Development of a field-friendly technique for fecal steroid extraction and storage using the African wild dog (Lycaon pictus)
Article first published online: 20 APR 2009
© 2009 Wiley-Liss, Inc.
Volume 29, Issue 3, pages 289–302, May/June 2010
How to Cite
Santymire, R. M. and Armstrong, D. M. (2010), Development of a field-friendly technique for fecal steroid extraction and storage using the African wild dog (Lycaon pictus). Zoo Biol., 29: 289–302. doi: 10.1002/zoo.20248
- Issue published online: 31 MAY 2010
- Article first published online: 20 APR 2009
- Manuscript Accepted: 10 MAR 2009
- Manuscript Received: 15 OCT 2008
- fecal steroids;
- field technique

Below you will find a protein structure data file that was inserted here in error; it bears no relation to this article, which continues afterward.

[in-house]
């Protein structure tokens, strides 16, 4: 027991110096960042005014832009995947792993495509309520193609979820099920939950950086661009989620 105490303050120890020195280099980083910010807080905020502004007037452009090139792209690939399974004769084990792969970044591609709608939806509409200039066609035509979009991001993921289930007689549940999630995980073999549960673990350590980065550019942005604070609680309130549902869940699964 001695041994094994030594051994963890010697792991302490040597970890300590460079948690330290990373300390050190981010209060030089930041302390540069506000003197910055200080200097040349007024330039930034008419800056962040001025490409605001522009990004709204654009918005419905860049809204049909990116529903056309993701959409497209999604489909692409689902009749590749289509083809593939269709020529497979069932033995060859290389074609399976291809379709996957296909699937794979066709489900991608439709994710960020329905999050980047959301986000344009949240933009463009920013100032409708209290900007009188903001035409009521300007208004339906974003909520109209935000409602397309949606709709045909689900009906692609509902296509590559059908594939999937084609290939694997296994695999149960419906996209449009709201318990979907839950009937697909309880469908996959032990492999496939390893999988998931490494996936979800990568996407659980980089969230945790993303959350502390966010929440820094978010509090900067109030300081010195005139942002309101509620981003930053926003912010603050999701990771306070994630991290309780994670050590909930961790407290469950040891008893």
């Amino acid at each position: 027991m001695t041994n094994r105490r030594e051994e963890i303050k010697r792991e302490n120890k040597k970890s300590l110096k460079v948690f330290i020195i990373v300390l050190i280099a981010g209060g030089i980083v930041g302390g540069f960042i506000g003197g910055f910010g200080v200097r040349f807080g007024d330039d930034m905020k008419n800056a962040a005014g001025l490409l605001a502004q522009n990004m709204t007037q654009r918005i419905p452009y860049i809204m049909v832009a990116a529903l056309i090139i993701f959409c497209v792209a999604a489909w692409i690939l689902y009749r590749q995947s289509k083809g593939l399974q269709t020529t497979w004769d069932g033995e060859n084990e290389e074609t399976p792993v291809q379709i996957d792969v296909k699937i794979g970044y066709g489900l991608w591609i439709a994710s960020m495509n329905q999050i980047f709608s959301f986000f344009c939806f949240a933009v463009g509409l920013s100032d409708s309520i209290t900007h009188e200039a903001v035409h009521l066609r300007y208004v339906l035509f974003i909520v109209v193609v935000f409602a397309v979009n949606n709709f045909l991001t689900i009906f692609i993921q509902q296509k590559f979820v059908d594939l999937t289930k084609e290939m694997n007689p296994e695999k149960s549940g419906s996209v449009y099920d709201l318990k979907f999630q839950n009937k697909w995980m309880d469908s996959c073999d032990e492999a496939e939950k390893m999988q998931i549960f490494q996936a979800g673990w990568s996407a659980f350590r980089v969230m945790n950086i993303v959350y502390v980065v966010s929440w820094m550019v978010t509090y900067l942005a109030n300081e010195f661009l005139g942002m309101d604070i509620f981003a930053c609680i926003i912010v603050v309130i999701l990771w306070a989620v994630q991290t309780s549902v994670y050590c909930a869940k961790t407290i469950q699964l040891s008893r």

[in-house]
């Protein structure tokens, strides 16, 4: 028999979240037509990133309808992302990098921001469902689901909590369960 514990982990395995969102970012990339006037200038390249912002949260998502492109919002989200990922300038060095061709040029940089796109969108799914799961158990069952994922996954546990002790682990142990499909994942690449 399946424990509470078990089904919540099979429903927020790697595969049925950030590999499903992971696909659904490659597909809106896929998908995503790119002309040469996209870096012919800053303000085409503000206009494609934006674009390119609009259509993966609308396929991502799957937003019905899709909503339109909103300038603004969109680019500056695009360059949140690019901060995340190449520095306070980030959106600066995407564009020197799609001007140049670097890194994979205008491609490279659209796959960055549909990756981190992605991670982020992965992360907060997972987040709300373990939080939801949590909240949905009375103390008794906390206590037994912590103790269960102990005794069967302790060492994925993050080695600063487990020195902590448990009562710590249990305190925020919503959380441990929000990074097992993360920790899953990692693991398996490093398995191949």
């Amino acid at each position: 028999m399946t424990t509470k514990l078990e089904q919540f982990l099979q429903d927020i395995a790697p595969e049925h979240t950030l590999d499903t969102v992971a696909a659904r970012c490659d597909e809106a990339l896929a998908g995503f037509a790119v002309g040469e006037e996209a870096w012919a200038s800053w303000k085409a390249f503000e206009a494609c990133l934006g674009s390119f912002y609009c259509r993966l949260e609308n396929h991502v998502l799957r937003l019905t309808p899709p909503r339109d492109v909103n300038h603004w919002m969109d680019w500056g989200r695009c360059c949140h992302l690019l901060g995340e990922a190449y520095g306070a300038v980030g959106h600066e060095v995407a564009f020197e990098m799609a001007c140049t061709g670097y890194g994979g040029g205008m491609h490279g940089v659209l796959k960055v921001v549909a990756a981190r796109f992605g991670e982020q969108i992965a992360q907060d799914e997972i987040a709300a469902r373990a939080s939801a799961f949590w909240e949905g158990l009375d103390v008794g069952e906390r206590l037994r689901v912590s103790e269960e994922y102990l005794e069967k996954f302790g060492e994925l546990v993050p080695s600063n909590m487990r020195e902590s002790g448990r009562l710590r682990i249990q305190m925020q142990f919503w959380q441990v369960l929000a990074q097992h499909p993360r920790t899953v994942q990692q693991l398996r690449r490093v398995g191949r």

Hormonal analysis provides information about wildlife populations, but is difficult to conduct in the field. Our goal was to develop a rapid and effective field method for fecal steroid analysis by comparing: (1) three extraction methods (laboratory (LAB), homogenize (HO) and handshake (HS)) and (2) two storage methods (solid-phase extraction (SPE) tubes vs. plastic tubes (PT)). Samples (n=23) from captive African wild dogs (Lycaon pictus) were thoroughly mixed, three aliquots of each were weighed (∼0.5 g) and 5 ml of 90% ethanol was added. For LAB, samples were agitated (mixer setting 60; 30 min), centrifuged (1,500 rpm; 20 min) and poured into glass tubes. Or aliquots were HO (1 min) or HS (1 min) and poured through filter paper into glass tubes. Samples were split, analyzed for corticosterone (C) and testosterone (T) metabolites using enzyme immunoassays or stored in SPE or PT. Samples were stored (room temperature) for 30, 60 or 180 days, reconstituted in buffer and analyzed. Mean C and T recoveries of HO were greater (P=0.03) than HS compared with LAB, which was similar to HO (P>0.05). After 30 days <21% of C and T was recovered from SPE, but ∼100% of each was recovered from HO-PT and HS-PT. Similarly, after 60 and 180 days, ∼100% of C and T was recovered from HO-PT and HS-PT. Results demonstrated that, for C and T, HO was more comparable (P<0.001) to LAB than HS and PT storage was more efficient than SPE (P<0.001). Zoo Biol 29:289–302, 2010. © 2009 Wiley-Liss, Inc.